Hope in a Changing Climate (2009)
3.9 · 6

Hope in a Changing Climate optimistically reframes the debate on global warming. Illustrating that large, decimated eco-systems can be restored, the BBC World documentary reveals success stories from Ethiopia, Rwanda and China which prove that bringing large areas back from environmental ruin is possible, and key to stabilising the earth’s climate, eradicating poverty and making sustainable agriculture a reality.

This approach has been dramatically proven on the Loess Plateau in China, the highland area spanning some 640,000 square km in north central China. It is the birthplace of the Han Chinese, headwaters of The Yellow River and home to a new environmental and economic paradigm: A degraded ecosystem of more than 35,000 square km of land now teems with life and supports the sustainable economic, social and agricultural activities of its people.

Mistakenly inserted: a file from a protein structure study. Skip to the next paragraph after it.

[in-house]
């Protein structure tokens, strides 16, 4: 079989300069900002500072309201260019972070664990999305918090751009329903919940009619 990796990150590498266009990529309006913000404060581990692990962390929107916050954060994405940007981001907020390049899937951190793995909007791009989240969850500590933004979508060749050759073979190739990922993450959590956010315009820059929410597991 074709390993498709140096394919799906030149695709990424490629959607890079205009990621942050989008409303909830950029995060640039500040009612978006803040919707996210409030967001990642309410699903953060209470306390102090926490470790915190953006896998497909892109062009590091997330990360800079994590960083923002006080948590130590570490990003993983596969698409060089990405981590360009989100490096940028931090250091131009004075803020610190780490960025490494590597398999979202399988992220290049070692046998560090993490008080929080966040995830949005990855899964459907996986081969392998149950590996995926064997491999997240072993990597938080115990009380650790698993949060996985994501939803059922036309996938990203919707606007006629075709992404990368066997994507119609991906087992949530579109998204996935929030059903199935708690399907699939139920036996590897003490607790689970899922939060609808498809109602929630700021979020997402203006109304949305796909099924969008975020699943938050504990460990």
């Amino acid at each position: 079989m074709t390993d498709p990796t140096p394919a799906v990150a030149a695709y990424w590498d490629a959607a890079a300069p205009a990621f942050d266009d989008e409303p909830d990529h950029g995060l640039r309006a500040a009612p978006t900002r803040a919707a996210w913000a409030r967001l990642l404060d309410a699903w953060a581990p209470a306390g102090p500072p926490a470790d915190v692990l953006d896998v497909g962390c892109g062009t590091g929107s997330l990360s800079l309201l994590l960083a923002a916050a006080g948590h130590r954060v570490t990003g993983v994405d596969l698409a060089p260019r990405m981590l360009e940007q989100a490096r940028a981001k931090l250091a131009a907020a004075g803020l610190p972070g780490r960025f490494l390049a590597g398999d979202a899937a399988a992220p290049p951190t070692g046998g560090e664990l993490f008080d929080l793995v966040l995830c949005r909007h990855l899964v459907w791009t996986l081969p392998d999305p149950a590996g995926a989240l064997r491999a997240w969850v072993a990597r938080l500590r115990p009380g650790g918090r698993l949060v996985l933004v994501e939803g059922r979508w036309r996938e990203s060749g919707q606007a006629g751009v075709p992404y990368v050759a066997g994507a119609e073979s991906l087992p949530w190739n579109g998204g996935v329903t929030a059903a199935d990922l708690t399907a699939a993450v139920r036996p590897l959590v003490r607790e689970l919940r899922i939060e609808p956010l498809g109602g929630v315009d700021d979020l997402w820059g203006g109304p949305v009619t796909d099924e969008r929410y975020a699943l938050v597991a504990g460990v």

"Hope in a Changing Climate" is the latest documentary produced by the Environmental Education Media Project (EEMP), an organization dedicated to placing ecosystem restoration at the center of the global discussions on climate change, poverty and sustainable agriculture.

"I am rarely truly amazed by a video any more. That is unfortunate, but it is also all the more remarkable when it does happen. Hope in a Changing Climate amazed me. Regardless of your perspective on why the climate is changing (human created carbon damage, normal earth cycles, etc.), the Earth's climate is changing. This video ignores the controversial aspects of climate change (or global warming/global cooling/global weirding/or whatever they want to call it now...), and shows that there is a real economic, as well as environmental, conservational, agricultural, and societal reason to reverse the damage that has been done to the land. This video shows that there are whole countries working on this, not just some hippies who don't know when to bathe. This video shows that repairing the land to produce viable sustainable and restorative ecosystems that benefit humans and the natural world (this is Permaculture!) can work on a very, very large scale. Inspiring and truly amazing!" - TCPermaculture

eempc.org
on Mon, Nov 26 2012 · 12,234 Views
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